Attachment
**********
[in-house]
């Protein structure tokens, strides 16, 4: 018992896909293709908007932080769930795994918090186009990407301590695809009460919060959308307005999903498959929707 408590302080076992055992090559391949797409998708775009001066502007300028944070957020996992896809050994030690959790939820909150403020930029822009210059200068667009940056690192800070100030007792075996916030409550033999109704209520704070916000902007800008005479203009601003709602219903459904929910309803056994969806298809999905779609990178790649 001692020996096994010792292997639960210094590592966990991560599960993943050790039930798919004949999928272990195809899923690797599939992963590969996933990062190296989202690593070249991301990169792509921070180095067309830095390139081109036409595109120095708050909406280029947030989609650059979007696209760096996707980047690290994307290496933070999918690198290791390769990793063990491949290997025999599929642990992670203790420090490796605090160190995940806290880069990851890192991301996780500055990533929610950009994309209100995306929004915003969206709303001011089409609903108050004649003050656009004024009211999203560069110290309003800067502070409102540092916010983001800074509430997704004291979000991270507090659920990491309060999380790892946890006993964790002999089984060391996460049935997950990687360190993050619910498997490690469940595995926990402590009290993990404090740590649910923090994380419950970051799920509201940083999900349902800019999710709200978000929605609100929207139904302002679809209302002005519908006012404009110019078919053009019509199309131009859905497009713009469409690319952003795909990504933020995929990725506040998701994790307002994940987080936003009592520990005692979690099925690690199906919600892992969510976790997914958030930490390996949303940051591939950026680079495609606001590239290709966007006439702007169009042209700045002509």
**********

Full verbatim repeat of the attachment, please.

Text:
[in-house]
């Protein structure tokens, strides 16, 4: 018992896909293709908007932080769930795994918090186009990407301590695809009460919060959308307005999903498959929707 408590302080076992055992090559391949797409998708775009001066502007300028944070957020996992896809050994030690959790939820909150403020930029822009210059200068667009940056690192800070100030007792075996916030409550033999109704209520704070916000902007800008005479203009601003709602219903459904929910309803056994969806298809999905779609990178790649 001692020996096994010792292997639960210094590592966990991560599960993943050790039930798919004949999928272990195809899923690797599939992963590969996933990062190296989202690593070249991301990169792509921070180095067309830095390139081109036409595109120095708050909406280029947030989609650059979007696209760096996707980047690290994307290496933070999918690198290791390769990793063990491949290997025999599929642990992670203790420090490796605090160190995940806290880069990851890192991301996780500055990533929610950009994309209100995306929004915003969206709303001011089409609903108050004649003050656009004024009211999203560069110290309003800067502070409102540092916010983001800074509430997704004291979000991270507090659920990491309060999380790892946890006993964790002999089984060391996460049935997950990687360190993050619910498997490690469940595995926990402590009290993990404090740590649910923090994380419950970051799920509201940083999900349902800019999710709200978000929605609100929207139904302002679809209302002005519908006012404009110019078919053009019509199309131009859905497009713009469409690319952003795909990504933020995929990725506040998701994790307002994940987080936003009592520990005692979690099925690690199906919600892992969510976790997914958030930490390996949303940051591939950026680079495609606001590239290709966007006439702007169009042209700045002509």